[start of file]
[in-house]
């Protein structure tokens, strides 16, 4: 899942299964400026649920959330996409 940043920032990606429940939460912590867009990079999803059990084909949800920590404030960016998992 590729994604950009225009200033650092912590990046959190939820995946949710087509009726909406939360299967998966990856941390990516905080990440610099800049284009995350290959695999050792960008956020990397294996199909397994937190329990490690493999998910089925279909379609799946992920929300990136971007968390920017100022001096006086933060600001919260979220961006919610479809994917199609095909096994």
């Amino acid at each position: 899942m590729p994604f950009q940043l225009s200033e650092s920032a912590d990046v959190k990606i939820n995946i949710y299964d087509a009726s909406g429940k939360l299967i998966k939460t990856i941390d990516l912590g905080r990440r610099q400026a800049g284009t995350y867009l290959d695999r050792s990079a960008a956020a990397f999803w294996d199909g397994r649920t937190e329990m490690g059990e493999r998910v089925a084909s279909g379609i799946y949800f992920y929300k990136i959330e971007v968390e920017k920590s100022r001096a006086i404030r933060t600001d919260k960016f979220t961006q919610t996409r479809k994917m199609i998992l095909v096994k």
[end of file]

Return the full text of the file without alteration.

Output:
[in-house]
């Protein structure tokens, strides 16, 4: 899942299964400026649920959330996409 940043920032990606429940939460912590867009990079999803059990084909949800920590404030960016998992 590729994604950009225009200033650092912590990046959190939820995946949710087509009726909406939360299967998966990856941390990516905080990440610099800049284009995350290959695999050792960008956020990397294996199909397994937190329990490690493999998910089925279909379609799946992920929300990136971007968390920017100022001096006086933060600001919260979220961006919610479809994917199609095909096994």
């Amino acid at each position: 899942m590729p994604f950009q940043l225009s200033e650092s920032a912590d990046v959190k990606i939820n995946i949710y299964d087509a009726s909406g429940k939360l299967i998966k939460t990856i941390d990516l912590g905080r990440r610099q400026a800049g284009t995350y867009l290959d695999r050792s990079a960008a956020a990397f999803w294996d199909g397994r649920t937190e329990m490690g059990e493999r998910v089925a084909s279909g379609i799946y949800f992920y929300k990136i959330e971007v968390e920017k920590s100022r001096a006086i404030r933060t600001d919260k960016f979220t961006q919610t996409r479809k994917m199609i998992l095909v096994k």